On Being Book Shamed in Middle and High School

I’m hoping the world is kinder to young readers now.

In middle school years, for some reason, it made sense to not want to seem smart, driven to learn outside of class, or act remotely outside of expectations. I remember trying to graduate from Nancy Drew books into Young Adult, but having no friends to really talk my books over with. Most readers read secretly. This is a great fault of the book reading world– reading opens wide when you’re discussing it with others, but it can also be considered a sign of seclusion and introversion.

I remember being fourteen and having a specific place for my novel of the time so that it could sit in my backpack’s inner pocket and hide. I remember being sixteen, fully entrenched in high school and holding my class books along their spines in my left hand so that my novel could be hugged on the inside as I walked. Nobody could see my books. These were self conscious times, but I find that even now, there’s something about reading that can make people find you “odd.”

It’s important to pay attention to what it means when a kid’s books are knocked out of his hands, or when someone is judged for carrying novels from gym to Chemistry. High school kids yell in hallways, and they almost always yell unfortunate things. Those years were tough, and books, unfortunately, made you stick out.

I try now, as an adult, to understand what it is that makes some teens and pre-teens find book reading ridiculous. I try to look back and grasp what it was I felt books gave to me in my life that was also worth hiding away. Even though I’m all grown up, in a coffee shop, when I’m reading a book and enjoying myself, it’s clear that most people assume that my reading is not for enjoyment, but for a college class requirement.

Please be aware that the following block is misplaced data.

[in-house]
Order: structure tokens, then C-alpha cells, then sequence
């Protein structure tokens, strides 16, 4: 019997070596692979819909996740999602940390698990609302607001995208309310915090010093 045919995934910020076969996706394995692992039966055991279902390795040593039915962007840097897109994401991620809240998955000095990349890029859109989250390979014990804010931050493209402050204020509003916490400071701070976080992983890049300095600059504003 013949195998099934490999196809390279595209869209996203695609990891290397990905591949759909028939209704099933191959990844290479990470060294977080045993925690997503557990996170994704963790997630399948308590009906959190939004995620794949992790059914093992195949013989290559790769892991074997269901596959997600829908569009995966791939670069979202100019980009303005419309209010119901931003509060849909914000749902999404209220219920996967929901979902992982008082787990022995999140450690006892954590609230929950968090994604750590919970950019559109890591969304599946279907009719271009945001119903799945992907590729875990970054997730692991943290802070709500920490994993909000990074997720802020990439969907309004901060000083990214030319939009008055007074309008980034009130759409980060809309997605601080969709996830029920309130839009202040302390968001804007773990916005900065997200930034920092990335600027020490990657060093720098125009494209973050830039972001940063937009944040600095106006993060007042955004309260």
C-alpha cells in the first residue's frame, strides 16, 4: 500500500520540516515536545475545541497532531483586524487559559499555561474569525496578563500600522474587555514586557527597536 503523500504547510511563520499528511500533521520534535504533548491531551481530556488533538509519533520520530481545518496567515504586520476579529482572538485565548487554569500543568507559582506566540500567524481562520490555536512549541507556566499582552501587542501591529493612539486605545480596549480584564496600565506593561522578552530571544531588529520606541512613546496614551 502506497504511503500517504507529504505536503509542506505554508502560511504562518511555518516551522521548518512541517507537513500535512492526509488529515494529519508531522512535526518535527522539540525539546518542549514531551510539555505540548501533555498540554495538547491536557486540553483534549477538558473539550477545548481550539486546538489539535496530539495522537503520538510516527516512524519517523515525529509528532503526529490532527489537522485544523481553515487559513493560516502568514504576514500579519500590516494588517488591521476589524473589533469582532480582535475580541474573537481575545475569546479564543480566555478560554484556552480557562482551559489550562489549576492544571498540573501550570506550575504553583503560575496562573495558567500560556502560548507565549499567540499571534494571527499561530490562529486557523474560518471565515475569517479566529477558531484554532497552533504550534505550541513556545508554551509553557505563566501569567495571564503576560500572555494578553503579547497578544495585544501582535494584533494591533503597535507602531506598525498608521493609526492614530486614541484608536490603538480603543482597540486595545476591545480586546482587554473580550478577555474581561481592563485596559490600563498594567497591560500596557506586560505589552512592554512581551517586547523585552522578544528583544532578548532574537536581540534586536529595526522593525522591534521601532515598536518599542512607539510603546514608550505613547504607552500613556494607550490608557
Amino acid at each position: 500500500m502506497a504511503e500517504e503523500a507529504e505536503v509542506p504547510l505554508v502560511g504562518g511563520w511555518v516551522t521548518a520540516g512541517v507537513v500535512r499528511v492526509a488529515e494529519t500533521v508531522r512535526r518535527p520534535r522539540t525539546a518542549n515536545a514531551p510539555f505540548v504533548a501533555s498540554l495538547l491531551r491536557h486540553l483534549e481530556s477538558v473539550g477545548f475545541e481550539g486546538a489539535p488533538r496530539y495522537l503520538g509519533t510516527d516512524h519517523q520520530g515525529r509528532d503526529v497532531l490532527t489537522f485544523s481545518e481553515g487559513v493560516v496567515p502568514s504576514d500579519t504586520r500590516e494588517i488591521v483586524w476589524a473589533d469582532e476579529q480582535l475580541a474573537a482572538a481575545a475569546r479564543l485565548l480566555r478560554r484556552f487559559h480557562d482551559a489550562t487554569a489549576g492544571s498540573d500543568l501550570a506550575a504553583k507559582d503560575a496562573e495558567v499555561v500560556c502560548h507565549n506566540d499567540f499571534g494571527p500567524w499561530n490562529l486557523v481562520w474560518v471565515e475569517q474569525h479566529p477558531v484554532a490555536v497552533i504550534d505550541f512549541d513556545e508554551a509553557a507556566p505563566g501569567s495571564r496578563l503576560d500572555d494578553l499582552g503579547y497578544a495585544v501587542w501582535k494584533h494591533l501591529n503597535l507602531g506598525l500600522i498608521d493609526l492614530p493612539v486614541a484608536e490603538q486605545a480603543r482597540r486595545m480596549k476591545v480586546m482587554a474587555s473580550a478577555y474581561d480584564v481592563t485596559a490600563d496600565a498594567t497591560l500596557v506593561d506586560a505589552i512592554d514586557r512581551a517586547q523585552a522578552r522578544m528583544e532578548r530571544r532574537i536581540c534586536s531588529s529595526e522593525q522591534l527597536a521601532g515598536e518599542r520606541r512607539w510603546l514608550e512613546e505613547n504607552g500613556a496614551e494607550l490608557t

When you live outside of a reading/bookstore hub, like myself, there is a certain privilege to having the time to read. It’s odd for many people to read anywhere other than a plane or on a beach, which are also pastimes of those privileged with time and money. There are so many non-readers out there that I think glide under the radar, people who have not been exposed to the value of an alternate book-plot reality– the escapism of it, or the part of it that connects us better to what we have in reality.

I struggle to understand most, I think, when I talk to college students in my required general English classes who can’t justify reading at all. They can’t get into the writing, finding it dull in relation to television. And yes, I know HBO and AMC are awesome right now, but this is only a half excuse. (Especially since Orange Is the New Black and Game of Thrones came from somewhere else…). I wonder if these kids were the ones who laughed at the readers, or the ones who were too afraid to take on the weirdness themselves.

I have great faith that this mentality is changing. I have a hope that I will have a kid who goes to school with a book and won’t give a damn who sees it. There are a series of resources that have changed viewpoints in the last ten years: tiny libraries, podcasts, Audible.com, Goodreads, online groups like Book Riot’s, movie-books inspirations, and especially the great influences of Harry Potter on kid-reading-culture and the upswing of Young Adult literature. I’m hoping that modern parents have already noticed an improvement and the optimistic future for pre-teen and teen readers.

Is there a chance? Has it gotten better to be a teen reader?

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